A delicate hum crescendos in the halls of L-S

The rising ukulele phenomenon among teen musicians at Lampeter-Strasburg High School naturally gives reason to the sweet, gentle tones heard ringing through the hallways by passing students. As they marvel at its joyful sound, the ukulele continues to grow in its appeal to a new generation.

Features in pop songs such as "House of Gold" by the emerging band Twenty One Pilots and "Riptide" by artist Vance Joy offer insight into the recent attraction towards ukuleles. This trending folk instrument has a certain charm that fascinates its listeners, including junior Joey Shiffer. Often found strumming along between classes, he delights in sharing the magic of the ukulele with his peers.
Joey Shiffer is among the growing population
of L-S students who  wield a ukulele
seemingly wherever they go

While it seems like a matter of popularity, Shiffer claims that his purchasing a “uke” was a unique decision, an idea that he had been saving for a long time. A collection of gift cards to Guitar Center he had received around Christmas presented him with the means to fulfill his dream.

Shiffer’s fascination with the ukulele stems from an enthusiasm to challenge himself as a musician. Talented with the guitar and piano already, the singer-songwriter destined to expand his abilities further by branching out and picking up yet another instrument. At some point, perhaps over the summer, he hopes to construct one on his own.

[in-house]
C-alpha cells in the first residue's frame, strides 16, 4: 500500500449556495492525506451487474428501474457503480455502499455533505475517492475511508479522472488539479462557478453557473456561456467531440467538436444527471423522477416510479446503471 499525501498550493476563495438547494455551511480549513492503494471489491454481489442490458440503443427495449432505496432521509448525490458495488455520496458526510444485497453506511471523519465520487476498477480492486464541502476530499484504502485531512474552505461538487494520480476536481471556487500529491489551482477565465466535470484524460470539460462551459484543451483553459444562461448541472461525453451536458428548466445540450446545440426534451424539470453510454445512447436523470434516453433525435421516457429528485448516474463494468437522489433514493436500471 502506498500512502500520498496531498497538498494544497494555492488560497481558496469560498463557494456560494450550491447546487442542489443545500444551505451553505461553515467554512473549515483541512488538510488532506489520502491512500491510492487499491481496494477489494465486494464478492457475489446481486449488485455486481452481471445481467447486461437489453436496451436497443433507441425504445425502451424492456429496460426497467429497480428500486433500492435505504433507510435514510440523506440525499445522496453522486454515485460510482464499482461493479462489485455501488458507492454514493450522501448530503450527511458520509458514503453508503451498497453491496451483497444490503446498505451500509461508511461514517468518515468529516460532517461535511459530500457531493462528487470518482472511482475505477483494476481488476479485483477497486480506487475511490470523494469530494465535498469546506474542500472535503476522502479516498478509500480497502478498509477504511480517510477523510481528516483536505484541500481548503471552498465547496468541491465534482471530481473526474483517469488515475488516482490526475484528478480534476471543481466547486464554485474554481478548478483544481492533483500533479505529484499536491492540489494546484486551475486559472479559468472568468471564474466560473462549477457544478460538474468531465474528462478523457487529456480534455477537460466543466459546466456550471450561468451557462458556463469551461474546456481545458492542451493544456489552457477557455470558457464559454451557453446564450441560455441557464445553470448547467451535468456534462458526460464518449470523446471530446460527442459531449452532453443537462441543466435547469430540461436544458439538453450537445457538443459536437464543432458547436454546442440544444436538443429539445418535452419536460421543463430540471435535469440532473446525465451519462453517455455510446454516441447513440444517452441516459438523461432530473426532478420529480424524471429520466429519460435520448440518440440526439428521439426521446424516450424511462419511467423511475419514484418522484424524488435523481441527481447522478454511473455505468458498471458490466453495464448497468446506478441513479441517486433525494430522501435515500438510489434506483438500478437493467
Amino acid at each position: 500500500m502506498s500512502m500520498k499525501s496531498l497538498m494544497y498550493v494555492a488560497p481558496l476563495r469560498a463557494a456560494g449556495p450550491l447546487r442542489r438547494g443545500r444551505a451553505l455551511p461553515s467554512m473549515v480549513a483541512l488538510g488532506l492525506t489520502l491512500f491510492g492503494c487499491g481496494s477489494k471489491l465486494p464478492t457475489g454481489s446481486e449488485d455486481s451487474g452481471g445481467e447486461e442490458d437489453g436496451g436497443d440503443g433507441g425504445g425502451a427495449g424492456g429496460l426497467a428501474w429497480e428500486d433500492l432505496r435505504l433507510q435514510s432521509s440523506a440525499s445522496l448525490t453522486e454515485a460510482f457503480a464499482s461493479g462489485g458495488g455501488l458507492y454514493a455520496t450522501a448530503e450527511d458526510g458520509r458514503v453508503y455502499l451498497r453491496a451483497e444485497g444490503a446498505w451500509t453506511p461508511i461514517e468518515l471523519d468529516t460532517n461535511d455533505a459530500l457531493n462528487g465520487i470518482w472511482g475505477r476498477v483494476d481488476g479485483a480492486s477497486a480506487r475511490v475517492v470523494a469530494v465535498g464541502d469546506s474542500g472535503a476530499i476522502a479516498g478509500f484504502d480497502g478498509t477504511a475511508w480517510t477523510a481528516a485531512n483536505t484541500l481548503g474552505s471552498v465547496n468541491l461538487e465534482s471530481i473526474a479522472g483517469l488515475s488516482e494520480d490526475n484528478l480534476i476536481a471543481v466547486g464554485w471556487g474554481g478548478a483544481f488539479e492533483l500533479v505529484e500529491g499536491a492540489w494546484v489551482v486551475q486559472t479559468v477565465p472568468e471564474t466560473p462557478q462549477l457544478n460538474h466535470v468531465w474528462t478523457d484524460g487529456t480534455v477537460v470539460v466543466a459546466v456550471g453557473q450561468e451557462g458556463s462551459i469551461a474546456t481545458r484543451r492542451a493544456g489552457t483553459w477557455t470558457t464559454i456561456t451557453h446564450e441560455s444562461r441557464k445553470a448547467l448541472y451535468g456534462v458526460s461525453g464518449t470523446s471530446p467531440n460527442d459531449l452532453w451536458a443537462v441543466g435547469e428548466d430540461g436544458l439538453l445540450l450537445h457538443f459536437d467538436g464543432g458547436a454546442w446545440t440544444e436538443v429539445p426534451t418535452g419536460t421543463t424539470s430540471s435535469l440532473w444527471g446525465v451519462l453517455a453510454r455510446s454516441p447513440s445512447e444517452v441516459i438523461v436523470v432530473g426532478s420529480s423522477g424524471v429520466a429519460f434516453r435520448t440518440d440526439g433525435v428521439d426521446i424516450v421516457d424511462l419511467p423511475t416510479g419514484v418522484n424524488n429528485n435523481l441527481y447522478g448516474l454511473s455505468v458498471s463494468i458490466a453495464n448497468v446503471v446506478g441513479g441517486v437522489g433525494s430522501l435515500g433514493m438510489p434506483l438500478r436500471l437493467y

Though his true motivation for learning how to play the ukulele was for a Vocal Repertoire assignment, Shiffer enjoys playing it on his own, writing music for it, and simply spreading cheer during the school day by exhibiting its loveliness. He professes that the ukulele’s fun nature makes it the perfect way to bring people together, whether they be close friends or complete strangers.

"I met someone in the lunch line one day when he asked me if I was the guy who carried a ukulele around," Shiffer recalls.

An opportunity for social connection also motivates freshman Becca Herr, who also can frequently be found with the instrument.

"I get to meet new people and talk about each other's interests, and the teachers get to know me all because of a simple instrument," she says.

Shiffer describes the ukulele as an honest, inviting instrument. Its warm, sunny timbre produces an aura of bliss wherever it goes, creating a welcoming environment that draws in bystanders. The purpose in playing it seems not to be for showing off, but rather to let the harmonious notes of his music brighten a neighbor’s day.

The tiny, delicate member of the guitar family is gradually gaining a hefty amount of recognition in the Lampeter-Strasburg community. Its delicate hum will likely remain in the halls for months to come.

--Jacky Kirchner, LSNews.org Features Editor
Edited: BP

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